8:46 PM

Seriously Lost
in Translation


One of the functions of 'The Google' is their Alerts, a very effective way to stay up on any topic or person in real-time.

For instance, I have an "alert" set up for keywords like "Terrafugia" and when someone mentions the company that is about to test fly their very cool Transition roadable airplane, I know about it instantly. Google's Alerts can be configured to scour web pages, blogs, news sources, Google videos and groups, and when their system picks up that keyword, it shoots you an email with a direct link to the story, blog post or video.

So as a HUGE Transition fan, I was naturally excited tonight when I saw this Google Alert come into my inbox:

Google News Alert for: Terrafugia

Primer vehículo volador del mundo Exclusiva
(Centro de Información por Internet de China - China)
Say what? A news story about the Transition...in Spanish...from a CHINESE news source? Well, as a fan of Jay Leno's "Headlines" bit where he regularly features crazy Chinese translations chopped into pathetic English, I asked myself what could possibly go wrong if a Chinese news site translates an English press release into Spanish.

The answer - while not at all surprising - is completely hilarious. The pull quotes below are taken verbatim from this site, and then translated back into English:
"A called company Terrafugia, with seat in the city of Worboun de Massachussets, the United States, recently began to accept orders. According to its plan, the first “flying car” of the world invented by her will leave year 2009 on sale. The flying car, denominated “Transition” and to a price of 127 pounds sterling (approximately 190,000 dollars), will be given to the buyer in second half of the coming year."
O.K., a few chopped up English sentences there. Oh, it gets funnier:
"This vehicle is in fact a light sport airplane of terrestrial-aerial use. Its fuselage measures 5.8 meters and their spread, 8.4 meters. Before taking off it needs to cross a distance in the track. Km/hora can fly at a speed of 185 and reach to the maximum to 741 kilometers without scale. After being folded its wings vertically to both sides of the body, the vehicle becomes a car able to cross in the highway."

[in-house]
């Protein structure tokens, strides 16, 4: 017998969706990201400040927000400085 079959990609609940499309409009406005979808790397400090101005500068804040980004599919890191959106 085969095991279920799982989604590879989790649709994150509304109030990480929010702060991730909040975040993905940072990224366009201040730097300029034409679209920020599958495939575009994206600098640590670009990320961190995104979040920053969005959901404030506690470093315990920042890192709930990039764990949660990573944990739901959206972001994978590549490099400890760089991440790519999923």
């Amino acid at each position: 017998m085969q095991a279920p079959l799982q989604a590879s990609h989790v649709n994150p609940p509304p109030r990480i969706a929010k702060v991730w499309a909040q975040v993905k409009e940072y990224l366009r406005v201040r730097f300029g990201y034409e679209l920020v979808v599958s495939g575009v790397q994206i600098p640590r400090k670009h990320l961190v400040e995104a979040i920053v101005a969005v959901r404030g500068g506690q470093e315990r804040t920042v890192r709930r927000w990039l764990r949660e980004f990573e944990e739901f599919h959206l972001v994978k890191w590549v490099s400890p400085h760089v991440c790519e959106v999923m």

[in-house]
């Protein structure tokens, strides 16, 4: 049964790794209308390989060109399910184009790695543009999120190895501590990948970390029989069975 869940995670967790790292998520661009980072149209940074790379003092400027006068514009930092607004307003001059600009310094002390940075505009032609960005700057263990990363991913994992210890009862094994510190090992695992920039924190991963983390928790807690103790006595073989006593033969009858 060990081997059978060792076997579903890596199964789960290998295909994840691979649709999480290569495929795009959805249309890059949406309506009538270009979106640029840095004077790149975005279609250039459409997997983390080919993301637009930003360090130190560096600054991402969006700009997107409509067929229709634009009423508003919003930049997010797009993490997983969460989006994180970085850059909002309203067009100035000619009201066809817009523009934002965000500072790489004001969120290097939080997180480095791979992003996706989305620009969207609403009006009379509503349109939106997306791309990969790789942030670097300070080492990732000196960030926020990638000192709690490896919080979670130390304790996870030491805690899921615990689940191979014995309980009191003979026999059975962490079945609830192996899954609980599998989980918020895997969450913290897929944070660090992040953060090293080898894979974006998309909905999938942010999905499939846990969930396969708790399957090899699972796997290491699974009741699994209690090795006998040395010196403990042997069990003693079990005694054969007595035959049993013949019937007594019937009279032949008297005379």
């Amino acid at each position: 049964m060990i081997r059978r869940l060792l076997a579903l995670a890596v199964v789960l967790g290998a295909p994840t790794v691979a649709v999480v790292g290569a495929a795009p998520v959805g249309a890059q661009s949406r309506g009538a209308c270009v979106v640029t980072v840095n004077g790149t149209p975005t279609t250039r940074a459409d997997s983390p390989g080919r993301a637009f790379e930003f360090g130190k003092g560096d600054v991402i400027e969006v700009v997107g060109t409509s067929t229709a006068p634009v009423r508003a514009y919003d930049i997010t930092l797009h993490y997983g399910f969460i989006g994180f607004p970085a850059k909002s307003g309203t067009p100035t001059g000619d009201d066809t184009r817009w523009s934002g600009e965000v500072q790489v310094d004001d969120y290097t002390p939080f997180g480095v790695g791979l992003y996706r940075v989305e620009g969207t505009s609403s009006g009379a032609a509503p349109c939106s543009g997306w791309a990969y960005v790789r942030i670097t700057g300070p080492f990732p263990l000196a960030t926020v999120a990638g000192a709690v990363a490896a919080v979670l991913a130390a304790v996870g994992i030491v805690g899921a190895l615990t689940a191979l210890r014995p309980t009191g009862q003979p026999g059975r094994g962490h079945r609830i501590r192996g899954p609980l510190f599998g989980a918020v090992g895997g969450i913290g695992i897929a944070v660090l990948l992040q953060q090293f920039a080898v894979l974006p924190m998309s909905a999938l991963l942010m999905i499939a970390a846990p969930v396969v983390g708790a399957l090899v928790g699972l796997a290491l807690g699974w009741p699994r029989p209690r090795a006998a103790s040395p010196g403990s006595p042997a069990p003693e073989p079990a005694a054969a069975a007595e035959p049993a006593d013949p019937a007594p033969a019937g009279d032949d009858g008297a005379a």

Jeez Louise, sure glad they didn't try and talk about the power train...oh but wait...they did:
"This car utilizes a motor one Rotax 912S of four times, with a power of 73.5 kilowatts. It employs the unleaded gasoline and can charge fuel in any common gas station. The spokesman of the business exposes that the "Transition" he can be stationed generally in the conventional garage of house. The conductor can achieve, by means of a series of simple instructions, the free change between airplane and car, to stopping suffering the climatic restrictions. Nevertheless, only the possessors of the license of aviation are authorized to introduce the codes for extend the wings."
Now I understand that worldwide coverage of your product can't hurt, but it is nearly impossible to run the English language through a Chinese wordmill and have come out readable. But when you then take that gibberish and again run it through a Spanish Wordchopper 2000, and then back to English, it creates a train wreck of our language that would be sad if it weren't so funny.

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